“We’ll meet again in heaven.” The man nodded knowingly and we couldn’t do anything else but agree. This was not the moment to discuss believes.
Mentioning heaven seemed fitting too. He was an angel of sorts to us. Not the biblical type, but the kind of people that seem to appear out of nowhere to help you.
It really wasn’t the plan to go and see the Gran Marcha. I said it before, we both don’t really like waiting and holding places and stuff like that. But we were trying to reach the West and when we run into road blocks along the Carnaval route for the fifth time we decided it was time to give up. “If you can’t beat them, join them.” So we were waiting and trying to hold our place at the front.
“You have to drink lots of water”, a girl handing out gum advised us after begging my husband for a cigaret (she got one, smokers have some special social rules, I guess). We knew.
Luckily there was a booth selling water, since we didn’t come prepared. It wasn’t the lack of water that made me feel sick after a while. I get that when I haven’t eaten much and have to stand and wait for a long time. And of course the heat and the burning sun didn’t really help. But I refused to give up, so I drank some more water and chewed some gum.
It helped a bit and I enjoyed the beautiful wagons and the colorful costumes. I didn’t enjoy the loud music. Don’t think I’m overreacting. They had about fifteen big speakers stacked at the back of a truck. Blasting at full strength. That’s a lot of decibels. And each group had an installation like that. That made thirty of them.
But after the tenth we left that nice spot in front.
I was having cold sweats for a while now and when I felt a chill creeping up my legs and spine I knew I had to leave before it reached my head. Or else I would be the next stupid tourist fainting. Local people don’t stand in the sun for carnaval (or anything else). They hire booths to sit in, or they bring chairs and a parasols. I knew that, but even if we had prepared to watch the carnaval I wouldn't have had chairs or parasols to bring.
I sat down at the first shadowed spot we found. I could smell it wasn’t the cleanest of spots, but I didn’t care. Sitting down, in the shadow, was the only thing I could think about. I didn’t have a clue how to reach the car, since we had to walk quite far for it, up a rather steep hill. Theo told me later that he had been thinking about trying to get me to the last road block, leaving me there and go alone to get the car.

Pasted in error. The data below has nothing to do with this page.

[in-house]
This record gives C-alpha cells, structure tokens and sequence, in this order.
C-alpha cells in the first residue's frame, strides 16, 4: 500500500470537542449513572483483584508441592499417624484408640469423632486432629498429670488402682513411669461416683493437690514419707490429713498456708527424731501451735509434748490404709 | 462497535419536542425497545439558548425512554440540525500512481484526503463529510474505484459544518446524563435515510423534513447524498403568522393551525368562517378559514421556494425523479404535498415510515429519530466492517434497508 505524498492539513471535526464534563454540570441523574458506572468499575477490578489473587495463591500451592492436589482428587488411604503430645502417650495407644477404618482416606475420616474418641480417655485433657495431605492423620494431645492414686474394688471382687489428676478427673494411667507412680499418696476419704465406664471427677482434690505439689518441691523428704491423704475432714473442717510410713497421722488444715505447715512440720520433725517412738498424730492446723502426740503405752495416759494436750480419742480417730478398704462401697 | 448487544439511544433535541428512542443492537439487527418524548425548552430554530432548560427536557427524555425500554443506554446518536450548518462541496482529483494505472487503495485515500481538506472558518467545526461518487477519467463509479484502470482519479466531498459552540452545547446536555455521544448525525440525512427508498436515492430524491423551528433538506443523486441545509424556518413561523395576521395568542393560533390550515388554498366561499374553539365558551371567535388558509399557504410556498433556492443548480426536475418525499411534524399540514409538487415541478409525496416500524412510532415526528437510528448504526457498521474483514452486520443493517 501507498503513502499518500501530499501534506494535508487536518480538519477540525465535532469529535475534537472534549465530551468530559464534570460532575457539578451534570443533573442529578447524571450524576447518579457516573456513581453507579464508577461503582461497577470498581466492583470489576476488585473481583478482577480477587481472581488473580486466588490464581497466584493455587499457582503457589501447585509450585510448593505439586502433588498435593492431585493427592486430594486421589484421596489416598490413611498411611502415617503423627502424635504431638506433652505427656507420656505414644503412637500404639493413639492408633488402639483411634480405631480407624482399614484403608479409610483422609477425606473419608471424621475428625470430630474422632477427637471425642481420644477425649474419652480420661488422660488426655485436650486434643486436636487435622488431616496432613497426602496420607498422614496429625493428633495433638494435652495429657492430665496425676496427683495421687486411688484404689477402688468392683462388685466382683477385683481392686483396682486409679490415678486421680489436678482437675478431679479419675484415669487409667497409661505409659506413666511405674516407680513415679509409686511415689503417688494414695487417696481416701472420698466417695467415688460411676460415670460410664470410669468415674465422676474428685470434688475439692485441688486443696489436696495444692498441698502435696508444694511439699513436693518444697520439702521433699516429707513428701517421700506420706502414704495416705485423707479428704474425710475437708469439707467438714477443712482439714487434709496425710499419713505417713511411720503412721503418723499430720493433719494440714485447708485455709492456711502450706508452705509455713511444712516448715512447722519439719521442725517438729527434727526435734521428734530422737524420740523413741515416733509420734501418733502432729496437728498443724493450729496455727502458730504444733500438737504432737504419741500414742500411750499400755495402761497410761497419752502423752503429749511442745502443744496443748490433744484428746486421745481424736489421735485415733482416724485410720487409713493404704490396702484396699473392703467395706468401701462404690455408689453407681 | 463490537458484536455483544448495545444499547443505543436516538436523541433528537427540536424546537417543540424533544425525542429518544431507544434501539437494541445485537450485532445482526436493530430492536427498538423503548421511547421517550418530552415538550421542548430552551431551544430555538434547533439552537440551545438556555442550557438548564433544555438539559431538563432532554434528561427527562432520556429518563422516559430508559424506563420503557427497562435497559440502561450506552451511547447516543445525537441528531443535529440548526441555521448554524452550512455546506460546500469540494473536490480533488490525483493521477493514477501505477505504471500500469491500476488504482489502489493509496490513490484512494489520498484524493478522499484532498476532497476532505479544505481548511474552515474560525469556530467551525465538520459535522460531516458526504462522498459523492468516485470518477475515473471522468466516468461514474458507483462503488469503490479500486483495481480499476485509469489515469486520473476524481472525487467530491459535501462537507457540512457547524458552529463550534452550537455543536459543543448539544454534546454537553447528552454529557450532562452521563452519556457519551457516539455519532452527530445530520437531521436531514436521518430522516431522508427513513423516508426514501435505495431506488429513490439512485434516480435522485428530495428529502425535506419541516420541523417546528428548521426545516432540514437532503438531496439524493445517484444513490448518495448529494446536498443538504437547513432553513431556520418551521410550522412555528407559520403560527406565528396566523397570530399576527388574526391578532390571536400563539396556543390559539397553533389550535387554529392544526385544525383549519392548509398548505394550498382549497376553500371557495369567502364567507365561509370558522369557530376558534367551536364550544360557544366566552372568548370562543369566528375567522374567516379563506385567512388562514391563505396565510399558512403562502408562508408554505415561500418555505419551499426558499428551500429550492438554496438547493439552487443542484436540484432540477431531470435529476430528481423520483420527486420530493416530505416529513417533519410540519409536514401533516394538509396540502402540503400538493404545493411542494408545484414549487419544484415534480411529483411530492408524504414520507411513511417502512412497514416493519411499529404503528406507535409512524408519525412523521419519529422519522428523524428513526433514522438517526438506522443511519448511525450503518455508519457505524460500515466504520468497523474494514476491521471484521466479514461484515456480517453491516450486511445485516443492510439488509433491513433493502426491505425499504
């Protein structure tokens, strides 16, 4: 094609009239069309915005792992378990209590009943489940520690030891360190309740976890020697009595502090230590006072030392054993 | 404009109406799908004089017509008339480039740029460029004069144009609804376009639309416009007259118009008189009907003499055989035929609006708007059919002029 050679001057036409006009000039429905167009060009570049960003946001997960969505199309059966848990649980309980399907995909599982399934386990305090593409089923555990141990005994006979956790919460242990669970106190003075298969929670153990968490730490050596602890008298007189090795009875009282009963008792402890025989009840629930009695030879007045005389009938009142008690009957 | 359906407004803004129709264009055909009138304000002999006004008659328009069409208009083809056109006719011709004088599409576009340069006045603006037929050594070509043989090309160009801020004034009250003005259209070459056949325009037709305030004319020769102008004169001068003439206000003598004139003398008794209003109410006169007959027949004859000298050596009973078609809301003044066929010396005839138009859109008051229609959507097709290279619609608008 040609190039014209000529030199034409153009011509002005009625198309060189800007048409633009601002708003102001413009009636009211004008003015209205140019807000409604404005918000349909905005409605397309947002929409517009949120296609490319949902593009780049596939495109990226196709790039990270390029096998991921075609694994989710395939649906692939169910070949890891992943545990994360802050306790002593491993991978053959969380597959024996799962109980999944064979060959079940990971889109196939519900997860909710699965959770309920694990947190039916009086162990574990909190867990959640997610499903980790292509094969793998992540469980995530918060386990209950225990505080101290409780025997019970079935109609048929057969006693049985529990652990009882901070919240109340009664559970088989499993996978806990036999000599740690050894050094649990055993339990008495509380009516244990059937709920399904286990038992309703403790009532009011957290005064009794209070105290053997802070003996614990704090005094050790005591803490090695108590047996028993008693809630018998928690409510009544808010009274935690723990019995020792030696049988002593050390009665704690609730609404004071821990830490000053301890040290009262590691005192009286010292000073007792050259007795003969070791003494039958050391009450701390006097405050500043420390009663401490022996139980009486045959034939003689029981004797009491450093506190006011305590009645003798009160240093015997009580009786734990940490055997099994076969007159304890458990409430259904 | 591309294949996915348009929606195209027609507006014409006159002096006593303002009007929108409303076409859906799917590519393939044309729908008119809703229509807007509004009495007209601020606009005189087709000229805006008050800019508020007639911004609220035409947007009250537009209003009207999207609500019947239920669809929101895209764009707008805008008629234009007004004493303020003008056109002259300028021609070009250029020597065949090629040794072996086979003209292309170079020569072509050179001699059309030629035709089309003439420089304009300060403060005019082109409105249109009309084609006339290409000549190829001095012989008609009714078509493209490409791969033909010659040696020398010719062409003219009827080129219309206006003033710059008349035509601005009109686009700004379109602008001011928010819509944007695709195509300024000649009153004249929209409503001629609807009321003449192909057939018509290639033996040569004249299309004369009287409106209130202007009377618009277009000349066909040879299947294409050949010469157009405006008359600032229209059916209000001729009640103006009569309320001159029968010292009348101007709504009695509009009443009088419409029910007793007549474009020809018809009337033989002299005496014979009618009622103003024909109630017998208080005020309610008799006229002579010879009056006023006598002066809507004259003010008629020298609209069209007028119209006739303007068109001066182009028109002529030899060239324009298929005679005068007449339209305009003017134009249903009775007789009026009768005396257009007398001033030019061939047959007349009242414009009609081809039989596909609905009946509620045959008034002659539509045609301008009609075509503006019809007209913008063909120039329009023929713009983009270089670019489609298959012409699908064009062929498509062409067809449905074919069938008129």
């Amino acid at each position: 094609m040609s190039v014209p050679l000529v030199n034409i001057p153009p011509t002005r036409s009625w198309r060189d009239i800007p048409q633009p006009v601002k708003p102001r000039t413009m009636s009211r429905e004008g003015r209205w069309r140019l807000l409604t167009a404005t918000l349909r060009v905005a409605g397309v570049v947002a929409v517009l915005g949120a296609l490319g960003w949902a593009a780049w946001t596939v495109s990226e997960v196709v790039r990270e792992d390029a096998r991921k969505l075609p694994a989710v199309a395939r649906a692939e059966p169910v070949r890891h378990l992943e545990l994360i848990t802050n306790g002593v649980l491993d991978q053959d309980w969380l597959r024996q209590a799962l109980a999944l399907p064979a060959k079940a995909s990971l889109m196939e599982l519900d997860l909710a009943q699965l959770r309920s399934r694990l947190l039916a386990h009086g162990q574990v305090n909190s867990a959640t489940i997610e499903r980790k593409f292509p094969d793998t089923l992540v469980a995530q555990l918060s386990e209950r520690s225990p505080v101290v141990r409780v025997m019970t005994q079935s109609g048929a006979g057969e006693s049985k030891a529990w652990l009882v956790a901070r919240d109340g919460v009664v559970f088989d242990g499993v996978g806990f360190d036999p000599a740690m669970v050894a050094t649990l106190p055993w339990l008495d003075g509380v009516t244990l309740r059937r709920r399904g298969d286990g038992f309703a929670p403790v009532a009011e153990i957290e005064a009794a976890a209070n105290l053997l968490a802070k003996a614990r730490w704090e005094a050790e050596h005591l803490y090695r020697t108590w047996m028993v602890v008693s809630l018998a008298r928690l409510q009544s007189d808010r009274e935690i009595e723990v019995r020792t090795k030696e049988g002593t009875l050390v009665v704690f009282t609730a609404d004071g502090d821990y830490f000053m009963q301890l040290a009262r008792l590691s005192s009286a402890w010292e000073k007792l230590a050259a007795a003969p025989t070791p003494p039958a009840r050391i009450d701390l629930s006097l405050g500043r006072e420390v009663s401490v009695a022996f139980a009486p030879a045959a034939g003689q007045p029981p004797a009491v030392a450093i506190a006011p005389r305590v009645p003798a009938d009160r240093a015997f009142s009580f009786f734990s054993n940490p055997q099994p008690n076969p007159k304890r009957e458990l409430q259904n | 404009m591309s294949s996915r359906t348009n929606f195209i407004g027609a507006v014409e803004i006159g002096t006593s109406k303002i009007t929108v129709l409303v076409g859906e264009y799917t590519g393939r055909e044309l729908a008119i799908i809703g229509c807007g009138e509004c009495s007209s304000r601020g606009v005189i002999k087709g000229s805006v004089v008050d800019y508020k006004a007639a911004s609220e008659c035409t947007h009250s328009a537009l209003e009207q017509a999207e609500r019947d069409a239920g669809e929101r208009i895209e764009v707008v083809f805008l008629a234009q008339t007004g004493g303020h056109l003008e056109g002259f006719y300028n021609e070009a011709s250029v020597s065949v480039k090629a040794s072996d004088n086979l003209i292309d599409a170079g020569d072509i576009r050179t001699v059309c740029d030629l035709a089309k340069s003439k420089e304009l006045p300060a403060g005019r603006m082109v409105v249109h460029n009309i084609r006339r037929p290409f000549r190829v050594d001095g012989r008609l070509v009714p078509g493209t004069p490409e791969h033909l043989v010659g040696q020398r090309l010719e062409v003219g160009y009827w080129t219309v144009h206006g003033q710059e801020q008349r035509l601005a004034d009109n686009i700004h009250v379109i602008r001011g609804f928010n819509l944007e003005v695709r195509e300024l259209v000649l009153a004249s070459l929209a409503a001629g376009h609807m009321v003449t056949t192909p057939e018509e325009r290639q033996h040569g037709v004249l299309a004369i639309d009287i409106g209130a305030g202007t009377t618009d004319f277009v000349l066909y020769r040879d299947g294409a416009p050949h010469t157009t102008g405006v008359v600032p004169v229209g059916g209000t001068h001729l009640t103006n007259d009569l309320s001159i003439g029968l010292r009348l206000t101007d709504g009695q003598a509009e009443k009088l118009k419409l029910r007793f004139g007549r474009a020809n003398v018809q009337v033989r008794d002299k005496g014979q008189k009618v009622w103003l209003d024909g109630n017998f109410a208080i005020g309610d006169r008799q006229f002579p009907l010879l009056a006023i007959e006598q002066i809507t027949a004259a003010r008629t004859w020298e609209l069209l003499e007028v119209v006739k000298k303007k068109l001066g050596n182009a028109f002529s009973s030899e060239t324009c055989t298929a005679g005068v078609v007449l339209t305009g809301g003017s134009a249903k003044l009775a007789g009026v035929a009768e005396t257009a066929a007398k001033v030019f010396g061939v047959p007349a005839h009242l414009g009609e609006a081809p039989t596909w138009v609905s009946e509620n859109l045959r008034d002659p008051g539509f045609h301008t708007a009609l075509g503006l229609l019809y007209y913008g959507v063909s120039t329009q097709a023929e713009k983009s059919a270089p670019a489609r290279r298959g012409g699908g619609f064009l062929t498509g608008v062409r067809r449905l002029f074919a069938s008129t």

But then he came. Our angel in disguise. Our savior. He was a bit drunk, but still. He asked if we wanted to see the carnaval. In the shadow, on a chair. I couldn’t care less about the carnaval, but the rest… yes, please! So we went with him, just a little bit down the road. He gave me a chair and got another one for Theo. He pointed out we could still see the carnaval if we looked past the people in the booth in front of us. Then he gave Theo a cold beer and I drank the rest of our water.
When he saw I was still trembling he got up again and got us “sopi iguana”. Lizard soup. Yes. Something you really got to try sometime, but preferably not when you’re feeling dizzy and sick. But I reminded myself that I hadn’t eaten for five hours and just tried not to look at the piece of lizard (clearly visible and still wrapped in it’s skin) floating in my cup. Much to my surprise it wasn’t too bad. Actually, I liked it. It was “hopi bon” as I tried to explain to the man when I didn’t want a second cup. I really had enough, but he thought I preferred a different soup. I didn't.
In that wobbly little chair, resting in the shadow I was able to watch the rest of the carnaval and enjoyed it very much. Our benefactor kept offering husband and me cold beers. We mostly refused and than he drank them himself. He told us a lot about himself and asked about us. Then he forgot most of that and told and asked again. Which wasn’t really a problem because we couldn’t understand half of what he was saying and I think he understood even less of what we said. But he was nice and caring and helpful and he said goodbye to us as if we were old friends.
I do hope though that we see him again earlier than that. Cause that would mean he made it home safely despite all those beers that we didn’t drink…